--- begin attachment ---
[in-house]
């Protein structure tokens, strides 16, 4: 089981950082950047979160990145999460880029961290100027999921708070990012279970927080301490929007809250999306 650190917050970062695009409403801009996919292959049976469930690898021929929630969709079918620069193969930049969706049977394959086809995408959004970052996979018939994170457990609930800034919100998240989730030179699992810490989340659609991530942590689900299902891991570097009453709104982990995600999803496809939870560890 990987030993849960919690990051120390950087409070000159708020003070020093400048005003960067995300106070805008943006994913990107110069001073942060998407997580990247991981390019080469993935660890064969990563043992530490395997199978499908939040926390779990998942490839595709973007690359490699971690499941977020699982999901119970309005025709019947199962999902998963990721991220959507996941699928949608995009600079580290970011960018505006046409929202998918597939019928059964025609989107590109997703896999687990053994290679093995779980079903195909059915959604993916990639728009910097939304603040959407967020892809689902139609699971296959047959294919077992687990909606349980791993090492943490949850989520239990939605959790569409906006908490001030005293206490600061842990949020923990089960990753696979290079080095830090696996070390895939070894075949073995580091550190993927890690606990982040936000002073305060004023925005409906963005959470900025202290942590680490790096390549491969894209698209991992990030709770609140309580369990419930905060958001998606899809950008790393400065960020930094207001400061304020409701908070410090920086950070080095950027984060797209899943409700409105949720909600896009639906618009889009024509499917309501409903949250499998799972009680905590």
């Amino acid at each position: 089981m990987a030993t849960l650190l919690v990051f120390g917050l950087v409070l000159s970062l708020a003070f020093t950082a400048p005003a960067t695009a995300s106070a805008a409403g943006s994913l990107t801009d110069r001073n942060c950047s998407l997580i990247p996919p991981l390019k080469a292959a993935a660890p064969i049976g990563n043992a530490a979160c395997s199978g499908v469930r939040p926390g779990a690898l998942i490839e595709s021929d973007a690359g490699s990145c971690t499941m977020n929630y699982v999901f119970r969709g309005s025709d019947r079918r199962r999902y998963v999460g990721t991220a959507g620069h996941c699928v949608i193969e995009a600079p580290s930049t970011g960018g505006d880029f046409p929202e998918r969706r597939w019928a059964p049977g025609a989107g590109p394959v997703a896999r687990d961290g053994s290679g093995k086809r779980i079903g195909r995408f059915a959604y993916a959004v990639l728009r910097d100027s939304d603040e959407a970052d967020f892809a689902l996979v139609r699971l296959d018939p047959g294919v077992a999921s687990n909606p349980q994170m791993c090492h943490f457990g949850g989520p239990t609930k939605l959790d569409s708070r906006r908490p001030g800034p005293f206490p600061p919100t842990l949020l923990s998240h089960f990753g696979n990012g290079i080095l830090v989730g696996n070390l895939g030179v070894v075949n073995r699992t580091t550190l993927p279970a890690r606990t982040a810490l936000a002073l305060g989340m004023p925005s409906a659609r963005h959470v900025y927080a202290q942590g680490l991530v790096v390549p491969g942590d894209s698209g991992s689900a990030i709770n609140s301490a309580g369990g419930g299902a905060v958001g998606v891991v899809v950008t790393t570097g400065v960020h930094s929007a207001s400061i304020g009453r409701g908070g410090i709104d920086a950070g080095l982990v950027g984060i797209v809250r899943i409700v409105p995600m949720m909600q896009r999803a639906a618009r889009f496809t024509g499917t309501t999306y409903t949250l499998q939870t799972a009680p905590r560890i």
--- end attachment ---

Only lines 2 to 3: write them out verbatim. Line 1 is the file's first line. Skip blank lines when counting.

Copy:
């Protein structure tokens, strides 16, 4: 089981950082950047979160990145999460880029961290100027999921708070990012279970927080301490929007809250999306 650190917050970062695009409403801009996919292959049976469930690898021929929630969709079918620069193969930049969706049977394959086809995408959004970052996979018939994170457990609930800034919100998240989730030179699992810490989340659609991530942590689900299902891991570097009453709104982990995600999803496809939870560890 990987030993849960919690990051120390950087409070000159708020003070020093400048005003960067995300106070805008943006994913990107110069001073942060998407997580990247991981390019080469993935660890064969990563043992530490395997199978499908939040926390779990998942490839595709973007690359490699971690499941977020699982999901119970309005025709019947199962999902998963990721991220959507996941699928949608995009600079580290970011960018505006046409929202998918597939019928059964025609989107590109997703896999687990053994290679093995779980079903195909059915959604993916990639728009910097939304603040959407967020892809689902139609699971296959047959294919077992687990909606349980791993090492943490949850989520239990939605959790569409906006908490001030005293206490600061842990949020923990089960990753696979290079080095830090696996070390895939070894075949073995580091550190993927890690606990982040936000002073305060004023925005409906963005959470900025202290942590680490790096390549491969894209698209991992990030709770609140309580369990419930905060958001998606899809950008790393400065960020930094207001400061304020409701908070410090920086950070080095950027984060797209899943409700409105949720909600896009639906618009889009024509499917309501409903949250499998799972009680905590």
């Amino acid at each position: 089981m990987a030993t849960l650190l919690v990051f120390g917050l950087v409070l000159s970062l708020a003070f020093t950082a400048p005003a960067t695009a995300s106070a805008a409403g943006s994913l990107t801009d110069r001073n942060c950047s998407l997580i990247p996919p991981l390019k080469a292959a993935a660890p064969i049976g990563n043992a530490a979160c395997s199978g499908v469930r939040p926390g779990a690898l998942i490839e595709s021929d973007a690359g490699s990145c971690t499941m977020n929630y699982v999901f119970r969709g309005s025709d019947r079918r199962r999902y998963v999460g990721t991220a959507g620069h996941c699928v949608i193969e995009a600079p580290s930049t970011g960018g505006d880029f046409p929202e998918r969706r597939w019928a059964p049977g025609a989107g590109p394959v997703a896999r687990d961290g053994s290679g093995k086809r779980i079903g195909r995408f059915a959604y993916a959004v990639l728009r910097d100027s939304d603040e959407a970052d967020f892809a689902l996979v139609r699971l296959d018939p047959g294919v077992a999921s687990n909606p349980q994170m791993c090492h943490f457990g949850g989520p239990t609930k939605l959790d569409s708070r906006r908490p001030g800034p005293f206490p600061p919100t842990l949020l923990s998240h089960f990753g696979n990012g290079i080095l830090v989730g696996n070390l895939g030179v070894v075949n073995r699992t580091t550190l993927p279970a890690r606990t982040a810490l936000a002073l305060g989340m004023p925005s409906a659609r963005h959470v900025y927080a202290q942590g680490l991530v790096v390549p491969g942590d894209s698209g991992s689900a990030i709770n609140s301490a309580g369990g419930g299902a905060v958001g998606v891991v899809v950008t790393t570097g400065v960020h930094s929007a207001s400061i304020g009453r409701g908070g410090i709104d920086a950070g080095l982990v950027g984060i797209v809250r899943i409700v409105p995600m949720m909600q896009r999803a639906a618009r889009f496809t024509g499917t309501t999306y409903t949250l499998q939870t799972a009680p905590r560890i």